Photo Credit: John S. Peterson

Nebraska’s Specialist Additions Aimed At Improving Poor Special Teams Play

December 23, 2021

One of the three phases of football, special teams, isn’t as glamorous or entertaining as the other two—offense and defense. It’s fun to dissect a quarterback and offense with your buddies. A stingy defense that flies around, get sacks and forces three-and-outs is something to be proud of and celebrated.

But with special teams, sometimes they’re only noticed and talked about when things go wrong. Nebraska fans know all too well.

According to the Fremeau Efficiency Index (FEI) ratings for special teams (STR), a statistic that combines kickoff return, kickoff, punt return, punt, and field goal efficiency into one overall rating, Nebraska finished 128th out of 130 FBS teams with an STR of -1.4. While the Huskers struggled on special teams, others within the Big Ten Conference flourished. The top two teams this season according to STR were the ones that played in the conference championship—Michigan and Iowa. The Wolverines, who you can catch playing Georgia in the College Football Playoff, had the best STR in the nation with 1.23 while Iowa was second with 1.08.

Since 2018, Scott Frost’s first season in Lincoln, the Huskers have never finished better than 109th in STR. In 2019, Nebraska finished 123rd (-0.71). In 2020, it was 115th (-0.49). According to STR, Bo Pelini’s 2014 Nebraska team finished fifth in the country with 0.75. Mike Riley’s average STR in his three seasons at Nebraska was 0.31 and his average national rank was 30th.

While it may be interesting to look at, Husker fans don’t need a stat to know how much Nebraska struggled on special teams in 2021. Two kickers—Connor Culp and Chase Contreraz—combined to make just 8-of-16 field goals. Culp was 28-of-31 on extra-point attempts. Meyer had his lone extra-point attempt blocked and returned for a safety at Oklahoma.

Two punters—William Przystup and Daniel Cerni—combined to average 40.31 yards per punt and downed only 12 of 47 punts inside the 20-yard line. At Michigan State, Cerni punted the ball in the opposite direction of where his coverage unit was going, leading to a game-tying touchdown for the Spartans in the fourth quarter. Nebraska’s punt protection had a breakdown against Iowa, leading to a blocked punt and scoop-and-score for the Hawkeyes that started an avalanche of bad for the Huskers.

The Huskers’ return game was close to non-existent and opted to safely call for a fair catch for much of the season. The Huskers ranked 122nd in average kick-return yards with 15.58. Punt returns were worse, as they ranked 128th while averaging 2.7 yards.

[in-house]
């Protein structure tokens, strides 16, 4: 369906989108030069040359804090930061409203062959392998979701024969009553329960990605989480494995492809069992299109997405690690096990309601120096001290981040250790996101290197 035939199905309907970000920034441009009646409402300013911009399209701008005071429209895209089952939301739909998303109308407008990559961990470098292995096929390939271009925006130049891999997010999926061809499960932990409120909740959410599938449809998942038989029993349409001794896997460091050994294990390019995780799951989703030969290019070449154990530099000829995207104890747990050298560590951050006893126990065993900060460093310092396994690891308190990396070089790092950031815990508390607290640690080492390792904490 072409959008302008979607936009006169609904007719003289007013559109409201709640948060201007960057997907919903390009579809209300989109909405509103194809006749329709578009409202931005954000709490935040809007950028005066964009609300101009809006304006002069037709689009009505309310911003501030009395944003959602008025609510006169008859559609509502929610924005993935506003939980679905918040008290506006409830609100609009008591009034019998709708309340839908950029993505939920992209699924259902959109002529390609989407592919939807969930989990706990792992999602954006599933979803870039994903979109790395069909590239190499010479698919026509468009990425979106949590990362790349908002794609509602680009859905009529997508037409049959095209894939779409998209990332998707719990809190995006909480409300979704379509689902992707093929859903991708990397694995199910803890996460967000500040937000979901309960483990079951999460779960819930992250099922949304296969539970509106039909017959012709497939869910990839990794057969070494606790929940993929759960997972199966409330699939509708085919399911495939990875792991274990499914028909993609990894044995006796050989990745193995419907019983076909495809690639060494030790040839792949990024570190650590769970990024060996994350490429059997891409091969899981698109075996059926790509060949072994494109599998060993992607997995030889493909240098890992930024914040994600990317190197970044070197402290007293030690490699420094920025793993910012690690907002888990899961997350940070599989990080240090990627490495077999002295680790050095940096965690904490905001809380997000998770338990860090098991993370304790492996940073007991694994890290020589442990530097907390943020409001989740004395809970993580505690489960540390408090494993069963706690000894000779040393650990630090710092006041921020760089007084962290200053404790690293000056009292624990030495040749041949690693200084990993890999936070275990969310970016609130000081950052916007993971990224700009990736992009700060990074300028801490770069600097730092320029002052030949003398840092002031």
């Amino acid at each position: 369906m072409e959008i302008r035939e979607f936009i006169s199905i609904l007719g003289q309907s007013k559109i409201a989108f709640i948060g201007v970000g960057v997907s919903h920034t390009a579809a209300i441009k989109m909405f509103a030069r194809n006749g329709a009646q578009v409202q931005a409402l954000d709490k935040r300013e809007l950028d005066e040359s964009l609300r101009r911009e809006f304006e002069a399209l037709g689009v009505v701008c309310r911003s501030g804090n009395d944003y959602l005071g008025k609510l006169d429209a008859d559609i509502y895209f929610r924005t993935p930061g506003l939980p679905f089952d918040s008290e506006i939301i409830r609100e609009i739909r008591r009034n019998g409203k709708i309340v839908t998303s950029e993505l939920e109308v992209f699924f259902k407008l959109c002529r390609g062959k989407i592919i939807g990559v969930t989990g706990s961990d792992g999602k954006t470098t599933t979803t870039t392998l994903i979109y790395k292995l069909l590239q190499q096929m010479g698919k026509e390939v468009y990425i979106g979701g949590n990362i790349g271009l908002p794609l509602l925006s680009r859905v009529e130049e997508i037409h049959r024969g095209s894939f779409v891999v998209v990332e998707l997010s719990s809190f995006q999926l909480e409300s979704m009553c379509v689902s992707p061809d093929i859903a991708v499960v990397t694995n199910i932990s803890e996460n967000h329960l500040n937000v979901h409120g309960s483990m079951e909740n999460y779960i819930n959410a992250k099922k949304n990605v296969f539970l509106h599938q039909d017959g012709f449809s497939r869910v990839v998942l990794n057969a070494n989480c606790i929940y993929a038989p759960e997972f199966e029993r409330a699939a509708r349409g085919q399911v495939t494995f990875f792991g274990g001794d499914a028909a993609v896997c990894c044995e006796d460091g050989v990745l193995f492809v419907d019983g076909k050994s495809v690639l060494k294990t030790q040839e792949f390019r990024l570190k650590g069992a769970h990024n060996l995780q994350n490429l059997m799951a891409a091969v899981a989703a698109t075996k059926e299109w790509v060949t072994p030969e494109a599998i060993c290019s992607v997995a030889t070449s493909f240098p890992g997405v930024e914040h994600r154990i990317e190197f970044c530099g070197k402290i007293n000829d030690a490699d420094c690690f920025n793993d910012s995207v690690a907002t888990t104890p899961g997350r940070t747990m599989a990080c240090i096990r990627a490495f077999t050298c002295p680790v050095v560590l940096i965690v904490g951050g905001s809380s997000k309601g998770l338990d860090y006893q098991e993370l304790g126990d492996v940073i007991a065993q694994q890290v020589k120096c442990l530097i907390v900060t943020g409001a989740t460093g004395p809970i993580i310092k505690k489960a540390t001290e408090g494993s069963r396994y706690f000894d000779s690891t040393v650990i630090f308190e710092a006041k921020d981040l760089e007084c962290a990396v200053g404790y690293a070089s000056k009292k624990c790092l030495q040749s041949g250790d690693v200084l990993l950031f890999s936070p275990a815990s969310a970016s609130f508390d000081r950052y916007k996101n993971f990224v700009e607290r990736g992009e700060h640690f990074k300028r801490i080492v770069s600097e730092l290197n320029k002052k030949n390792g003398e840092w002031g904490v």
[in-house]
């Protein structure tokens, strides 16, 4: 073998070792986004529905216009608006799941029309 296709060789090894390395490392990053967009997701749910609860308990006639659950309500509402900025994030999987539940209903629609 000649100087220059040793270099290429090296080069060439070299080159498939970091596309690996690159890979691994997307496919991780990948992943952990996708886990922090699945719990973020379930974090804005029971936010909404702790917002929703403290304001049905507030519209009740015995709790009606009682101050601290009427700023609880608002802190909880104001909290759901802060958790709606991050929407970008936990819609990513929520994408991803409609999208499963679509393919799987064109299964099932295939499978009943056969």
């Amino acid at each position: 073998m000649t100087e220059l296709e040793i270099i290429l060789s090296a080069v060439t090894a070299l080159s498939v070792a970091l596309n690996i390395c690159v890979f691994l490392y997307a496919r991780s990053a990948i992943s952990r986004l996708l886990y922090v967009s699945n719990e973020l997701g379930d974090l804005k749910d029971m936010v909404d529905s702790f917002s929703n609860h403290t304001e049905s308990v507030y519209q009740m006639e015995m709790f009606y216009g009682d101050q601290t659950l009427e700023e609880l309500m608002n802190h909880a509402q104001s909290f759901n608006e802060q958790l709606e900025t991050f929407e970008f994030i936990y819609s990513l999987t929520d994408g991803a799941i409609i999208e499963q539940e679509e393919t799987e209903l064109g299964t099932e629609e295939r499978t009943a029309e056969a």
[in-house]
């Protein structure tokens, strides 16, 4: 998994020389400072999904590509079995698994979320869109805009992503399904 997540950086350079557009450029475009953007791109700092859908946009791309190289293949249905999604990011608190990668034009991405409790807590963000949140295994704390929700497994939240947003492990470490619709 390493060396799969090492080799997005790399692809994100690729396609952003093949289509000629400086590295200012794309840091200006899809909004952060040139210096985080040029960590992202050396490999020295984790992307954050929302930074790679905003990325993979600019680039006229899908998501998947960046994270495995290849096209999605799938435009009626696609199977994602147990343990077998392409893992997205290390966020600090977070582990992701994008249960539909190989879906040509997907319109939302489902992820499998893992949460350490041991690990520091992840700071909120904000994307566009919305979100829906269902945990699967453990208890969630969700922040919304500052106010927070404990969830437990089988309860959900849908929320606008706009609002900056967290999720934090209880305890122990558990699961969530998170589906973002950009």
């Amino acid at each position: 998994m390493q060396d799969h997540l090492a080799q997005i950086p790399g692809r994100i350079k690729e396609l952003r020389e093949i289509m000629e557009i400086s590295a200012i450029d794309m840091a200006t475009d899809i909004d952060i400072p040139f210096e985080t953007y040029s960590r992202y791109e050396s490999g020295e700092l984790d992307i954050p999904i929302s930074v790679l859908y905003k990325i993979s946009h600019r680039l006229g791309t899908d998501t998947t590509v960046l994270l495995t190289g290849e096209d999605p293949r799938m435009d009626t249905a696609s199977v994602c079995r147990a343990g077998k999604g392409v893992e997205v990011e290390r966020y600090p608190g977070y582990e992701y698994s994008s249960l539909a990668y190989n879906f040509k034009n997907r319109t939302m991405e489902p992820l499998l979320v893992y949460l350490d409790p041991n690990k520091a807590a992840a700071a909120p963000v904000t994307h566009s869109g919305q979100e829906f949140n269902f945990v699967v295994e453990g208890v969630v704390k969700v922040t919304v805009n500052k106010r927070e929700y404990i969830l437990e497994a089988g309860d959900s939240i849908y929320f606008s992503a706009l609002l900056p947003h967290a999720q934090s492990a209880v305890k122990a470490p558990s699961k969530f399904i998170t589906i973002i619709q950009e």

Special teams obviously hurt Nebraska in 2021. The team hasn’t announced its plans on how it’s going to handle the 10th and final full-time assistant coaching role. Frost could hire a full-time special teams coordinator and put the running back duties on an assistant who’s coaching another position, or let analysts handle it behind the scenes. He could also stick with what he did this past season and have a full-time running backs coach with another position coach handling the special teams with assistance from analysts, like outside linebackers’ coach Mike Dawson did.

Frost doesn’t believe Nebraska has a special teams problem. As for the specialists? That’s another story.

I’ll tell you what, Mike Dawson has done a great job running the special teams,” Frost said in November. “He has people in the building who are helping him in the office with that. But our special teams have vastly improved. Our specialists, we need to continue to get better in those roles. But our coverage units, when you watch the tape and compare to where we’ve been, I’m really happy with the progress we’ve made there. So, I think that’s just a, when we put the puzzle together, figure out if that’s a possibility or not. If it is, I would love to.”

In an effort to fix the specialist problem, Frost went out and got new ones from the FCS ranks. The Huskers added Brian Buschini from Montana, the FCS Punter of the Year. He also added two place kickers from Furman in Timmy Bleekrode and Spencer Pankratz. Frost used a scholarship on Buschini and Bleekrode while Pankratz joined the team as a walk-on, as did high school place kicker Charlie Weinrich and long-snapper Brady Weas of Georgetown.

Buschini averaged 46 yards per punt in 2021 with the Griz, which tied for third in the FCS ranks and is 6 yards better than what Nebraska averaged this season. He also had 28 punts that went for more than 50 yards and also pinned 30 of his 69 punts inside the opponent’s 20-yard line. On paper, it’s an upgrade.

In three seasons from 2019-21, Bleekrode made 84% (21-of-25) of his attempts, including a 47-yarder in 2020 and a 51-yarder in 2021. He also punted for the Paladins, averaging 42.9 yards in his career with 17 that traveled at least 50 yards.

The addition of Bleekrode, Pankratz and Weinrich puts Nebraska’s current known roster at eight place kickers. Attrition happens and has come to be expected in today’s college football, but those three newcomers will join a crowded room that includes Contreraz, Meyer, Brendan Franke, Gabe Heins and Josh Jasek.

Franke, a kickoff specialist, was the lone bright spot for the Husker special teams in 2021. Of his 62 kickoffs, 38 were touchbacks. Meyer, an in-state product from Ord, knocked all four of his kickoffs through the end zone. You’ll take Franke’s 61% touchback rate all day. In 2020, Culp, more of a field-goal kicker, took the kickoff duties and had just 12 of his 40 attempts go for touchbacks.

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